Share this post


Link to post
Share on other sites
Just because I modify it on one account does not mean I should throw away everything else.

I''ve read through the RFCs, and now have the impression that when one RFC obsoletes a previous one, it will say everything that is not obsolete in the old one. I guess I was wondering if they were going to do something similar to some of W3C, which require you to read those of previous standards to figure out what is going on. I learn the minds behind the RFCs don''t do that.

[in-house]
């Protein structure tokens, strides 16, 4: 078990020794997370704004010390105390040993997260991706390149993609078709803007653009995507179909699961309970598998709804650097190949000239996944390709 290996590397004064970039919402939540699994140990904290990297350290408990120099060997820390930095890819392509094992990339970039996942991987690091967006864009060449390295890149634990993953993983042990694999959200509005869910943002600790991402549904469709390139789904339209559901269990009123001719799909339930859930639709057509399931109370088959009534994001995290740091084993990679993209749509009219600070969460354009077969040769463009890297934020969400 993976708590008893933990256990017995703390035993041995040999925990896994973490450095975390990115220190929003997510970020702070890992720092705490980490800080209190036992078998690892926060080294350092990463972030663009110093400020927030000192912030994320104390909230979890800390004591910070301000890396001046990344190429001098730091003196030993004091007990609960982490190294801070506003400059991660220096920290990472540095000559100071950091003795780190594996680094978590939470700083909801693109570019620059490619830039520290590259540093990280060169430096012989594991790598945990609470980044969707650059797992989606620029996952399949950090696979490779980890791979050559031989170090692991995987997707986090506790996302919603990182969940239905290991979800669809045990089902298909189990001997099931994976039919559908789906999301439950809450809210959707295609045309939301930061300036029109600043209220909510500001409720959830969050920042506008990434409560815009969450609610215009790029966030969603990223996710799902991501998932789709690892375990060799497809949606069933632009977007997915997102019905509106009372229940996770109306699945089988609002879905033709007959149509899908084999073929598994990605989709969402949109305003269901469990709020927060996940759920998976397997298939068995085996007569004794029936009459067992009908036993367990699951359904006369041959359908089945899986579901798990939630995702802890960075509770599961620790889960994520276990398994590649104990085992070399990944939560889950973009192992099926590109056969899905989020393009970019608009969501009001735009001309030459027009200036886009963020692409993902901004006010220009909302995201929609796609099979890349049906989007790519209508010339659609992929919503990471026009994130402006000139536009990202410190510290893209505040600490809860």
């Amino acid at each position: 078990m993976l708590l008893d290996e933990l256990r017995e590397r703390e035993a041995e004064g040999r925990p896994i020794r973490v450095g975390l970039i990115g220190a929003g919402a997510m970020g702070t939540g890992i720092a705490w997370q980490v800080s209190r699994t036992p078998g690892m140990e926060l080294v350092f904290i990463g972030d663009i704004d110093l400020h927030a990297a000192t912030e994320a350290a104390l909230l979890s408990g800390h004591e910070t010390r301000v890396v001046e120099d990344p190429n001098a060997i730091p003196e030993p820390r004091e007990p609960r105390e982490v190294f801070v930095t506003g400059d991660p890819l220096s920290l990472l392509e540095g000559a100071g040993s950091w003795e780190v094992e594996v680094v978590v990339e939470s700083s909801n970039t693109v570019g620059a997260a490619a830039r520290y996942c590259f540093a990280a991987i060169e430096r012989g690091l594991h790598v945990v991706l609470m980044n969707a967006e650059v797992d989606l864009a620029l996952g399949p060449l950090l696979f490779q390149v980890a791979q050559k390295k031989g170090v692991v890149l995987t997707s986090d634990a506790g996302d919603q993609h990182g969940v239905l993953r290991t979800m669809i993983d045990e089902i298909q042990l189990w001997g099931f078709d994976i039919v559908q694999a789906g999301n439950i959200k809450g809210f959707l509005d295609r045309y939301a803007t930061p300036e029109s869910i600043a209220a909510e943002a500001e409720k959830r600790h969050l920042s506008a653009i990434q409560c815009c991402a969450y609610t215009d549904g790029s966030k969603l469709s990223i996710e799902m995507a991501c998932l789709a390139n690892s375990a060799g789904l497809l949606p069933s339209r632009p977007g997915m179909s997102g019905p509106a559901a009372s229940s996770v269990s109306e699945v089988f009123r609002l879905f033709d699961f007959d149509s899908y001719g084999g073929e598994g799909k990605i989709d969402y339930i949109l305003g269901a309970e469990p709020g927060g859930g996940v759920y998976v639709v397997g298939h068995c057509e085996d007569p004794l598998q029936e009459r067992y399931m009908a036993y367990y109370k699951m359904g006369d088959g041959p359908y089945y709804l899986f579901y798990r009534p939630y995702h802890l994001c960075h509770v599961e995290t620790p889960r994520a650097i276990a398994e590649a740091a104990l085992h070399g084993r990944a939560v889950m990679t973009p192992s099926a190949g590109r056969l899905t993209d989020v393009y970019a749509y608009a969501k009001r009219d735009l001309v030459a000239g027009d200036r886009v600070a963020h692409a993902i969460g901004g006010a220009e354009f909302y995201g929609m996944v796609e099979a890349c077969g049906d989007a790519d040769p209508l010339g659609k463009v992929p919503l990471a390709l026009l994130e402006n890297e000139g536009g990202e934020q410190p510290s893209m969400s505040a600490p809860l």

Thank you, you have been quite helpful.


DakeDesu, protecter of newbie posters. Destroyer of elitist b*ggers™; And most certainly NOT AN ALIEN.
This is a special test for quote cleaning--signatures should be delete from all quotes. This is a test.

Share this post


Link to post
Share on other sites